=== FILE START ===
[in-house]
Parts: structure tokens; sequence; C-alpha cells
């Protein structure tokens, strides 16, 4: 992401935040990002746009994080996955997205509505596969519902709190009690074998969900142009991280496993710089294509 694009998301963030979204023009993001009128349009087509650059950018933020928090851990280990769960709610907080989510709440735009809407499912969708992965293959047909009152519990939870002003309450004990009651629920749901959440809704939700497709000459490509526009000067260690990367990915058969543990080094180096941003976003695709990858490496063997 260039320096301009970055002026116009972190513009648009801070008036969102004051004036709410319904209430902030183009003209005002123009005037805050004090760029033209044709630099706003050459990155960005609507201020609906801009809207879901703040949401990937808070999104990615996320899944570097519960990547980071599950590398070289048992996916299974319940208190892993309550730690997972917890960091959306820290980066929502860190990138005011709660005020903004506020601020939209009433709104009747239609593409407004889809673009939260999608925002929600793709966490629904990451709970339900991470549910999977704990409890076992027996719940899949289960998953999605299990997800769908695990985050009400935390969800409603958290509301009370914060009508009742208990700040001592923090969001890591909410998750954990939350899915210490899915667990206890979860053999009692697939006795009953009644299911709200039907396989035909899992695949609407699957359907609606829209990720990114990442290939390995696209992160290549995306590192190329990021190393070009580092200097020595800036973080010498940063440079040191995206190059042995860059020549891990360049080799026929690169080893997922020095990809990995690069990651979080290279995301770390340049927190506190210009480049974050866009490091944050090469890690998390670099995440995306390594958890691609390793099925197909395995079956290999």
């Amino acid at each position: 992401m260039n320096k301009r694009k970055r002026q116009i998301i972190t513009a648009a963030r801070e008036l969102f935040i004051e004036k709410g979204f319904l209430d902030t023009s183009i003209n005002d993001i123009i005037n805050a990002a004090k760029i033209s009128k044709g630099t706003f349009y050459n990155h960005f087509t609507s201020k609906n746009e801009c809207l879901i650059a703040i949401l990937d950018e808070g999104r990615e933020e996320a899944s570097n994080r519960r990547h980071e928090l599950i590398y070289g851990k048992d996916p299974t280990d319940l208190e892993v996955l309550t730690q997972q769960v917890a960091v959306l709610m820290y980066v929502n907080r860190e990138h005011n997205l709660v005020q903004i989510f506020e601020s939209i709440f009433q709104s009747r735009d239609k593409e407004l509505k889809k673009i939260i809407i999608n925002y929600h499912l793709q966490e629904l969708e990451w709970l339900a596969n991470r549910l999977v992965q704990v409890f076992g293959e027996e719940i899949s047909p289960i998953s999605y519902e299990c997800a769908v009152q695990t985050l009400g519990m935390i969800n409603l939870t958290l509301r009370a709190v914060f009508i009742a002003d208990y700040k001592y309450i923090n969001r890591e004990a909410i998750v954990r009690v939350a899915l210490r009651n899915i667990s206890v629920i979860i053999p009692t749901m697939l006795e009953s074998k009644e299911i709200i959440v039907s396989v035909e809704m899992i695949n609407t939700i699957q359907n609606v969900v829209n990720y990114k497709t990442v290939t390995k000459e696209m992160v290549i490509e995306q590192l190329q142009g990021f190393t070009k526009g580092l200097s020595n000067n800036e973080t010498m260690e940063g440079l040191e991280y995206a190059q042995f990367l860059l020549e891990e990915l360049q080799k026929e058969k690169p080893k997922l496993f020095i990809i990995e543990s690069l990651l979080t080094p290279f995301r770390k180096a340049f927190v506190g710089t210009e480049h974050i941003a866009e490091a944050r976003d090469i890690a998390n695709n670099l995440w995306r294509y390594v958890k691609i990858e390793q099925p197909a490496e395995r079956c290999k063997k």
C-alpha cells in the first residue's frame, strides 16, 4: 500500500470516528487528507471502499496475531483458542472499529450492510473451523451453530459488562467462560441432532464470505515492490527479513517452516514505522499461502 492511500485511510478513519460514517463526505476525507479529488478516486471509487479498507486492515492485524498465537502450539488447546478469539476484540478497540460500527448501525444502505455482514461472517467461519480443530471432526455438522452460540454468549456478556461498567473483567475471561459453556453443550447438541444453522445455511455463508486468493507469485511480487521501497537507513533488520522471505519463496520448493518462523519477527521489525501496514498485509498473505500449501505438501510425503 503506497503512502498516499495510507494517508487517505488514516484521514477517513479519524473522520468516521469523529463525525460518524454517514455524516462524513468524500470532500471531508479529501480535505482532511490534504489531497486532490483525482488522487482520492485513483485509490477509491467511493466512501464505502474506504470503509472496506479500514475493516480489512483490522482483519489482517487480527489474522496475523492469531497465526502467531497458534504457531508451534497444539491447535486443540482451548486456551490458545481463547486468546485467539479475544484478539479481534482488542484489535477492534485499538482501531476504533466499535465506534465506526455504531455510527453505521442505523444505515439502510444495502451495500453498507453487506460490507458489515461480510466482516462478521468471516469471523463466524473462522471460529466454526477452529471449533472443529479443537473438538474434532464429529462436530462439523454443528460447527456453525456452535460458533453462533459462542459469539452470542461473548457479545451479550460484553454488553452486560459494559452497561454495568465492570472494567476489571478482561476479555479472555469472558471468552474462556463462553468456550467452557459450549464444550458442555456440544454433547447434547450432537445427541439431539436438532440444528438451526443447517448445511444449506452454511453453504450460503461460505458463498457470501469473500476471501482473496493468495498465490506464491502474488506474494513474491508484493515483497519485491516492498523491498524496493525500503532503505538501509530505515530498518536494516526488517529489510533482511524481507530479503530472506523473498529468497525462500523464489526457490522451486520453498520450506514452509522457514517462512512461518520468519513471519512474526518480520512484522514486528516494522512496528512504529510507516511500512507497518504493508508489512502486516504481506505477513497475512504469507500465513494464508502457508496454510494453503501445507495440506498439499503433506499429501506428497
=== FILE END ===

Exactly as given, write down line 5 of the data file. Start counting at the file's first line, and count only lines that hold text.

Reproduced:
C-alpha cells in the first residue's frame, strides 16, 4: 500500500470516528487528507471502499496475531483458542472499529450492510473451523451453530459488562467462560441432532464470505515492490527479513517452516514505522499461502 492511500485511510478513519460514517463526505476525507479529488478516486471509487479498507486492515492485524498465537502450539488447546478469539476484540478497540460500527448501525444502505455482514461472517467461519480443530471432526455438522452460540454468549456478556461498567473483567475471561459453556453443550447438541444453522445455511455463508486468493507469485511480487521501497537507513533488520522471505519463496520448493518462523519477527521489525501496514498485509498473505500449501505438501510425503 503506497503512502498516499495510507494517508487517505488514516484521514477517513479519524473522520468516521469523529463525525460518524454517514455524516462524513468524500470532500471531508479529501480535505482532511490534504489531497486532490483525482488522487482520492485513483485509490477509491467511493466512501464505502474506504470503509472496506479500514475493516480489512483490522482483519489482517487480527489474522496475523492469531497465526502467531497458534504457531508451534497444539491447535486443540482451548486456551490458545481463547486468546485467539479475544484478539479481534482488542484489535477492534485499538482501531476504533466499535465506534465506526455504531455510527453505521442505523444505515439502510444495502451495500453498507453487506460490507458489515461480510466482516462478521468471516469471523463466524473462522471460529466454526477452529471449533472443529479443537473438538474434532464429529462436530462439523454443528460447527456453525456452535460458533453462533459462542459469539452470542461473548457479545451479550460484553454488553452486560459494559452497561454495568465492570472494567476489571478482561476479555479472555469472558471468552474462556463462553468456550467452557459450549464444550458442555456440544454433547447434547450432537445427541439431539436438532440444528438451526443447517448445511444449506452454511453453504450460503461460505458463498457470501469473500476471501482473496493468495498465490506464491502474488506474494513474491508484493515483497519485491516492498523491498524496493525500503532503505538501509530505515530498518536494516526488517529489510533482511524481507530479503530472506523473498529468497525462500523464489526457490522451486520453498520450506514452509522457514517462512512461518520468519513471519512474526518480520512484522514486528516494522512496528512504529510507516511500512507497518504493508508489512502486516504481506505477513497475512504469507500465513494464508502457508496454510494453503501445507495440506498439499503433506499429501506428497